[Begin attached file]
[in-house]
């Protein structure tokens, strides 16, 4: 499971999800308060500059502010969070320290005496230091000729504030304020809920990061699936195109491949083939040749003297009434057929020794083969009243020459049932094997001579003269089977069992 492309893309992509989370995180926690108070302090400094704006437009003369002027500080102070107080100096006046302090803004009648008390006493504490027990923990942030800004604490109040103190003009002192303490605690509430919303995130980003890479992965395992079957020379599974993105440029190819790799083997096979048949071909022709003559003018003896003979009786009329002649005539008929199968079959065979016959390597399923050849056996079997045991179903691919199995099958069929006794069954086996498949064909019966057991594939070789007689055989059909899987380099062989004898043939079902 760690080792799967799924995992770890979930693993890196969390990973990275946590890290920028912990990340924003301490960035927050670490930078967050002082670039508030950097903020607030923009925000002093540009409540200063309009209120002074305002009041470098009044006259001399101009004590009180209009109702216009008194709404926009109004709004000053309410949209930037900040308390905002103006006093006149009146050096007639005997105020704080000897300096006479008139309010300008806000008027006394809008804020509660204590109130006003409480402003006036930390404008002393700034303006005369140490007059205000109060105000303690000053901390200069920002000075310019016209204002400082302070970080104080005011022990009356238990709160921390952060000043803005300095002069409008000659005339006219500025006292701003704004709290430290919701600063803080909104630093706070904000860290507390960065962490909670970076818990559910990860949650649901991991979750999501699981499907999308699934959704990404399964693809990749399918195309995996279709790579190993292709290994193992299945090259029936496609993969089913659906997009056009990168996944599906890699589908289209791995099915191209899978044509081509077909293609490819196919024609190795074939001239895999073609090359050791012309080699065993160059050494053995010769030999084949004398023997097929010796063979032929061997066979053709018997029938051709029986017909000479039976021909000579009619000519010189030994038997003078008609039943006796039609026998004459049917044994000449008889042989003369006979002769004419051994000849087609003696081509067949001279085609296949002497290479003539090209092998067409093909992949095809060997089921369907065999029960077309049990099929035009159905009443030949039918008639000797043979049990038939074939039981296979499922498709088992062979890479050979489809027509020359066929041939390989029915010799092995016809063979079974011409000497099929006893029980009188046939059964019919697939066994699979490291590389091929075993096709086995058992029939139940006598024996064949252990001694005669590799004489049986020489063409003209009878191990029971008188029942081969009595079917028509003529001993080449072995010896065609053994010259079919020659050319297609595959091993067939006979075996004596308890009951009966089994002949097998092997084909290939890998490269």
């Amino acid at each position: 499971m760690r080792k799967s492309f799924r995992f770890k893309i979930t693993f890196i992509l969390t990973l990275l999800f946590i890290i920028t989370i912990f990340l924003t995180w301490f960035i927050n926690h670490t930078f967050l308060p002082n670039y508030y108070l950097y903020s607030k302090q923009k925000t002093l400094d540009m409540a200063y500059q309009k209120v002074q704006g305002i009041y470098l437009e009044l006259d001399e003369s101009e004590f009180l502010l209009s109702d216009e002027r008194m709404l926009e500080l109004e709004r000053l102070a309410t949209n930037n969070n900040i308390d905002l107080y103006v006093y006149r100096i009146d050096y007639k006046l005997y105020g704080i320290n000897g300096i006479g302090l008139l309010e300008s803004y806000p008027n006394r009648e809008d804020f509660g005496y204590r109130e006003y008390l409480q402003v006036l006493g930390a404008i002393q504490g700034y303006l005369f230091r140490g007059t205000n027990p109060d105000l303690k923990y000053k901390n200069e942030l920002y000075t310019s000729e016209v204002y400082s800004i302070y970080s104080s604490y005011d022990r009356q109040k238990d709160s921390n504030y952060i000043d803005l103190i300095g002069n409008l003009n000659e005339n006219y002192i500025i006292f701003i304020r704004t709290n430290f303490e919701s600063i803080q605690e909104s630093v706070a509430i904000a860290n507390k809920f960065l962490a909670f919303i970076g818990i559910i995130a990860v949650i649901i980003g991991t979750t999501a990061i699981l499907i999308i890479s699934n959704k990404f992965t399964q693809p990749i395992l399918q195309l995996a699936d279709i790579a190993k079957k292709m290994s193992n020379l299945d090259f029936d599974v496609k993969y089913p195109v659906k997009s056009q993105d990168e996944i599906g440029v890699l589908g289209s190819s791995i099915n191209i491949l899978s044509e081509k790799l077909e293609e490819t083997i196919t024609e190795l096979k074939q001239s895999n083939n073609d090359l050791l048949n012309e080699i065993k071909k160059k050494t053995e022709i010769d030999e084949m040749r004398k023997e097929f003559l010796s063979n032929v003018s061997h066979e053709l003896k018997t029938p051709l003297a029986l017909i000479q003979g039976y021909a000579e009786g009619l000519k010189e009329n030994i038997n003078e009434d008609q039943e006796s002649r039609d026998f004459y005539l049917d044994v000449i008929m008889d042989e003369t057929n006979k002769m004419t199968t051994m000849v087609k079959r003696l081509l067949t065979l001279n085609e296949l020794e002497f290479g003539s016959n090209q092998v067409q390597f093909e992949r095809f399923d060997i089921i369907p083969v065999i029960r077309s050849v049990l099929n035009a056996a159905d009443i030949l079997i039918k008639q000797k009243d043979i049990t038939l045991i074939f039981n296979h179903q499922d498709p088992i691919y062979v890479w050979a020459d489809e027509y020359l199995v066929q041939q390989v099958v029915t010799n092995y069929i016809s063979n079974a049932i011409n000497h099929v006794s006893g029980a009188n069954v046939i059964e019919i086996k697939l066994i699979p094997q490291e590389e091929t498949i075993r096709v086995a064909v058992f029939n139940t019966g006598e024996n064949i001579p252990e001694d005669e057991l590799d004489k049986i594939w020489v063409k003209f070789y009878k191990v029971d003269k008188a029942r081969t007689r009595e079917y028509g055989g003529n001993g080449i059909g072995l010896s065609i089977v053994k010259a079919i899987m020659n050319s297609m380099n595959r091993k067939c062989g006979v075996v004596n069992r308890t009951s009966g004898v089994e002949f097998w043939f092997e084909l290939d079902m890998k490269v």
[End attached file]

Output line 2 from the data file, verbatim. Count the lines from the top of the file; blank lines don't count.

């Protein structure tokens, strides 16, 4: 499971999800308060500059502010969070320290005496230091000729504030304020809920990061699936195109491949083939040749003297009434057929020794083969009243020459049932094997001579003269089977069992 492309893309992509989370995180926690108070302090400094704006437009003369002027500080102070107080100096006046302090803004009648008390006493504490027990923990942030800004604490109040103190003009002192303490605690509430919303995130980003890479992965395992079957020379599974993105440029190819790799083997096979048949071909022709003559003018003896003979009786009329002649005539008929199968079959065979016959390597399923050849056996079997045991179903691919199995099958069929006794069954086996498949064909019966057991594939070789007689055989059909899987380099062989004898043939079902 760690080792799967799924995992770890979930693993890196969390990973990275946590890290920028912990990340924003301490960035927050670490930078967050002082670039508030950097903020607030923009925000002093540009409540200063309009209120002074305002009041470098009044006259001399101009004590009180209009109702216009008194709404926009109004709004000053309410949209930037900040308390905002103006006093006149009146050096007639005997105020704080000897300096006479008139309010300008806000008027006394809008804020509660204590109130006003409480402003006036930390404008002393700034303006005369140490007059205000109060105000303690000053901390200069920002000075310019016209204002400082302070970080104080005011022990009356238990709160921390952060000043803005300095002069409008000659005339006219500025006292701003704004709290430290919701600063803080909104630093706070904000860290507390960065962490909670970076818990559910990860949650649901991991979750999501699981499907999308699934959704990404399964693809990749399918195309995996279709790579190993292709290994193992299945090259029936496609993969089913659906997009056009990168996944599906890699589908289209791995099915191209899978044509081509077909293609490819196919024609190795074939001239895999073609090359050791012309080699065993160059050494053995010769030999084949004398023997097929010796063979032929061997066979053709018997029938051709029986017909000479039976021909000579009619000519010189030994038997003078008609039943006796039609026998004459049917044994000449008889042989003369006979002769004419051994000849087609003696081509067949001279085609296949002497290479003539090209092998067409093909992949095809060997089921369907065999029960077309049990099929035009159905009443030949039918008639000797043979049990038939074939039981296979499922498709088992062979890479050979489809027509020359066929041939390989029915010799092995016809063979079974011409000497099929006893029980009188046939059964019919697939066994699979490291590389091929075993096709086995058992029939139940006598024996064949252990001694005669590799004489049986020489063409003209009878191990029971008188029942081969009595079917028509003529001993080449072995010896065609053994010259079919020659050319297609595959091993067939006979075996004596308890009951009966089994002949097998092997084909290939890998490269």